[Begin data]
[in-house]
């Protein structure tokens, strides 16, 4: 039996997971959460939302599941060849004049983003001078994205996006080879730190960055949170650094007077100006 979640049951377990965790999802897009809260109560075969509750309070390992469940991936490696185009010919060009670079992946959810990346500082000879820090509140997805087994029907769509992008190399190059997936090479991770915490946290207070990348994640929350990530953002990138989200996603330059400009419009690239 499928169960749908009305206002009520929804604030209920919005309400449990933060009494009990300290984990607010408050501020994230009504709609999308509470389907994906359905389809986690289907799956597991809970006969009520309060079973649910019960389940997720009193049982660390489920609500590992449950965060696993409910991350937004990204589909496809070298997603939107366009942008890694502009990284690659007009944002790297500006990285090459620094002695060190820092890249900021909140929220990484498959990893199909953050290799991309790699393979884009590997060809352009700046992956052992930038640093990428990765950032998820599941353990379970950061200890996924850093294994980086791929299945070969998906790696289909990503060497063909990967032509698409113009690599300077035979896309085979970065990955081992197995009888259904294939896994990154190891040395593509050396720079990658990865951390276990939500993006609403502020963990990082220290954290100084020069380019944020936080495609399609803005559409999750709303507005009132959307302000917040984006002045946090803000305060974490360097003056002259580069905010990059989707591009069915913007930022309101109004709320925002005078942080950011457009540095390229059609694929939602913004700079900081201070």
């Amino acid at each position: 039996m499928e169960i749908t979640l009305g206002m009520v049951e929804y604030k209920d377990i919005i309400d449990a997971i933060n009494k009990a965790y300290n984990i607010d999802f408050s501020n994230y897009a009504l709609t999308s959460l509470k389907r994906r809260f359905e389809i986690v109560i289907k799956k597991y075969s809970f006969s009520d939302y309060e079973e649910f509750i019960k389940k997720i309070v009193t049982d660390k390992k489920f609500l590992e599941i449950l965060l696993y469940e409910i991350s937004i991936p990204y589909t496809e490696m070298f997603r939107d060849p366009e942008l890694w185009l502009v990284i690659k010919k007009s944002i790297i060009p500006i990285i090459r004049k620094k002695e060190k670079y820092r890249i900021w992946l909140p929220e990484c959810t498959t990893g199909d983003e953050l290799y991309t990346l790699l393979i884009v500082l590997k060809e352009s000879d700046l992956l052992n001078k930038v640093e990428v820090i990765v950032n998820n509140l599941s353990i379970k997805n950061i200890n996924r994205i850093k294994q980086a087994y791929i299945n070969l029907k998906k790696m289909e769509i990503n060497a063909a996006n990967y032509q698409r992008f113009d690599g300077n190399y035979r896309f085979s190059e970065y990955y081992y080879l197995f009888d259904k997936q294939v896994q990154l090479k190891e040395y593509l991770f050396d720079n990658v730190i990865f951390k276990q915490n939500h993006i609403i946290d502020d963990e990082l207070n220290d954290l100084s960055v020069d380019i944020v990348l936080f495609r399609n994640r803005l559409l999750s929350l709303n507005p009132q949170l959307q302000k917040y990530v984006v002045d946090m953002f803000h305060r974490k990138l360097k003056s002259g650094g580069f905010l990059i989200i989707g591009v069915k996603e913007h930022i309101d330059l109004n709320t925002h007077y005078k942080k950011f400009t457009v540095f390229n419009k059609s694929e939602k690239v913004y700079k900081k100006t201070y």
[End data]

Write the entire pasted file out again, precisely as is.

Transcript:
[in-house]
């Protein structure tokens, strides 16, 4: 039996997971959460939302599941060849004049983003001078994205996006080879730190960055949170650094007077100006 979640049951377990965790999802897009809260109560075969509750309070390992469940991936490696185009010919060009670079992946959810990346500082000879820090509140997805087994029907769509992008190399190059997936090479991770915490946290207070990348994640929350990530953002990138989200996603330059400009419009690239 499928169960749908009305206002009520929804604030209920919005309400449990933060009494009990300290984990607010408050501020994230009504709609999308509470389907994906359905389809986690289907799956597991809970006969009520309060079973649910019960389940997720009193049982660390489920609500590992449950965060696993409910991350937004990204589909496809070298997603939107366009942008890694502009990284690659007009944002790297500006990285090459620094002695060190820092890249900021909140929220990484498959990893199909953050290799991309790699393979884009590997060809352009700046992956052992930038640093990428990765950032998820599941353990379970950061200890996924850093294994980086791929299945070969998906790696289909990503060497063909990967032509698409113009690599300077035979896309085979970065990955081992197995009888259904294939896994990154190891040395593509050396720079990658990865951390276990939500993006609403502020963990990082220290954290100084020069380019944020936080495609399609803005559409999750709303507005009132959307302000917040984006002045946090803000305060974490360097003056002259580069905010990059989707591009069915913007930022309101109004709320925002005078942080950011457009540095390229059609694929939602913004700079900081201070």
């Amino acid at each position: 039996m499928e169960i749908t979640l009305g206002m009520v049951e929804y604030k209920d377990i919005i309400d449990a997971i933060n009494k009990a965790y300290n984990i607010d999802f408050s501020n994230y897009a009504l709609t999308s959460l509470k389907r994906r809260f359905e389809i986690v109560i289907k799956k597991y075969s809970f006969s009520d939302y309060e079973e649910f509750i019960k389940k997720i309070v009193t049982d660390k390992k489920f609500l590992e599941i449950l965060l696993y469940e409910i991350s937004i991936p990204y589909t496809e490696m070298f997603r939107d060849p366009e942008l890694w185009l502009v990284i690659k010919k007009s944002i790297i060009p500006i990285i090459r004049k620094k002695e060190k670079y820092r890249i900021w992946l909140p929220e990484c959810t498959t990893g199909d983003e953050l290799y991309t990346l790699l393979i884009v500082l590997k060809e352009s000879d700046l992956l052992n001078k930038v640093e990428v820090i990765v950032n998820n509140l599941s353990i379970k997805n950061i200890n996924r994205i850093k294994q980086a087994y791929i299945n070969l029907k998906k790696m289909e769509i990503n060497a063909a996006n990967y032509q698409r992008f113009d690599g300077n190399y035979r896309f085979s190059e970065y990955y081992y080879l197995f009888d259904k997936q294939v896994q990154l090479k190891e040395y593509l991770f050396d720079n990658v730190i990865f951390k276990q915490n939500h993006i609403i946290d502020d963990e990082l207070n220290d954290l100084s960055v020069d380019i944020v990348l936080f495609r399609n994640r803005l559409l999750s929350l709303n507005p009132q949170l959307q302000k917040y990530v984006v002045d946090m953002f803000h305060r974490k990138l360097k003056s002259g650094g580069f905010l990059i989200i989707g591009v069915k996603e913007h930022i309101d330059l109004n709320t925002h007077y005078k942080k950011f400009t457009v540095f390229n419009k059609s694929e939602k690239v913004y700079k900081k100006t201070y």